The COVID-19 pandemic and resulting measures to prevent its spread (social distancing, travel restrictions, school and business closures) have led to unprecedented job loss and economic upheaval across Canada. Data from the Labour Force Survey (LFS) confirm that the economic impact of this health crisis affects different sectors in unique ways. Previous LMI Insight Reports have focused on the COVID-19 impacts on the tourism and oil and gas sectors.
This LMI Insight Report focuses on the manufacturing sector (see Box 1), which, prior to the pandemic, already faced workforce shortages and cost-control concerns. As the health crisis began to disrupt supply chains and slow trade, unprecedented job losses created much uncertainty about the future. Now, as restrictions start to lift and the economy reopens, manufacturing firms need quality labour market information (LMI) to develop recovery plans and processes, including identifying available resources and recruiting skilled workers. This LMI will also help the sector address the challenges that preceded the crisis, which remain to be solved.
- Between February and April 2020, Canada’s manufacturing sector lost over 280,000 jobs — a 17% drop in employment compared to 16% Canada-wide.
- May and June data from the Labour Force Survey show a rebound since April’s steep decline, with nearly half of manufacturing jobs returning. Nevertheless, the situation remains precarious.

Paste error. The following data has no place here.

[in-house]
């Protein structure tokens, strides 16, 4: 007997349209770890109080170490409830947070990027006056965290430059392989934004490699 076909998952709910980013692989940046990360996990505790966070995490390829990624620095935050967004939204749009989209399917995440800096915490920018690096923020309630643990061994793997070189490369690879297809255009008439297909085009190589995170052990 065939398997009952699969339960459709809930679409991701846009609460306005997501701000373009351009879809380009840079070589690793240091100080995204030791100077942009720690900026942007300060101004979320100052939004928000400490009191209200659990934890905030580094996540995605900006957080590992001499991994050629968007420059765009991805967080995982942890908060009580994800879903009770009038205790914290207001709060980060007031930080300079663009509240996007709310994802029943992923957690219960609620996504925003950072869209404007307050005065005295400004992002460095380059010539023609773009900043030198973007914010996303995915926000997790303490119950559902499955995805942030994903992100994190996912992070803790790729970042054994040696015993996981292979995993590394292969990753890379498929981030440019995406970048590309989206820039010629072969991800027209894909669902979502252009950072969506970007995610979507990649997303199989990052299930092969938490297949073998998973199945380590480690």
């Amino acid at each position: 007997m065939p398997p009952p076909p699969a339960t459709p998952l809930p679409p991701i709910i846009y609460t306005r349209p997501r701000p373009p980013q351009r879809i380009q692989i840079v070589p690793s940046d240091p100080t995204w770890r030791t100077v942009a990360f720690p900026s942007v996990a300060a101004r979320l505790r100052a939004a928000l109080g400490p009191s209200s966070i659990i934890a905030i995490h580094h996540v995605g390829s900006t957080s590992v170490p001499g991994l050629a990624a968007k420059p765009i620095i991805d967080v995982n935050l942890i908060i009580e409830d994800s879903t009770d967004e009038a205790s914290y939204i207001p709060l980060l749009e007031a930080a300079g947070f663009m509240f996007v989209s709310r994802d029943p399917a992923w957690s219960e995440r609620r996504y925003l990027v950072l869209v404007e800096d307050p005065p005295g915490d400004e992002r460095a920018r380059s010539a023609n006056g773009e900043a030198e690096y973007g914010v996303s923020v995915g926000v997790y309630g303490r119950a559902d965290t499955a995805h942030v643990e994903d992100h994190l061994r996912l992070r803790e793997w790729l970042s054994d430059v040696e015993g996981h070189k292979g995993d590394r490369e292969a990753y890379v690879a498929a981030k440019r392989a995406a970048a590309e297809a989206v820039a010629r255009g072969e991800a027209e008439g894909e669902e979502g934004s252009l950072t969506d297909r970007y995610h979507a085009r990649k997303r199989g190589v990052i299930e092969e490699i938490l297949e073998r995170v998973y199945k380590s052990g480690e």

- As the Canadian economy re-opens, a full recovery will depend on the ability of manufacturers to fulfill backlogged and incoming orders, which means securing both supply chains and distribution channels.
- Even before the pandemic, fulfilling orders was a concern for many businesses, as skills shortages and rising costs kept production levels below capacity. New challenges and priorities have emerged, such as staff and customer safety and operational upkeep, compounding previous concerns.
- Access to quality labour market information is critical to help education providers and job seekers identify in-demand skills and other work requirements. As firms shift production and supply chain processes, these requirements will also change.
Chosen excerpts by Job Market Monitor. Read the whole story @ LMI Insight Report no. 34, Sectors at Risk: The Impact of COVID-19 on Canadian Manufacturing – LMIC-CIMT
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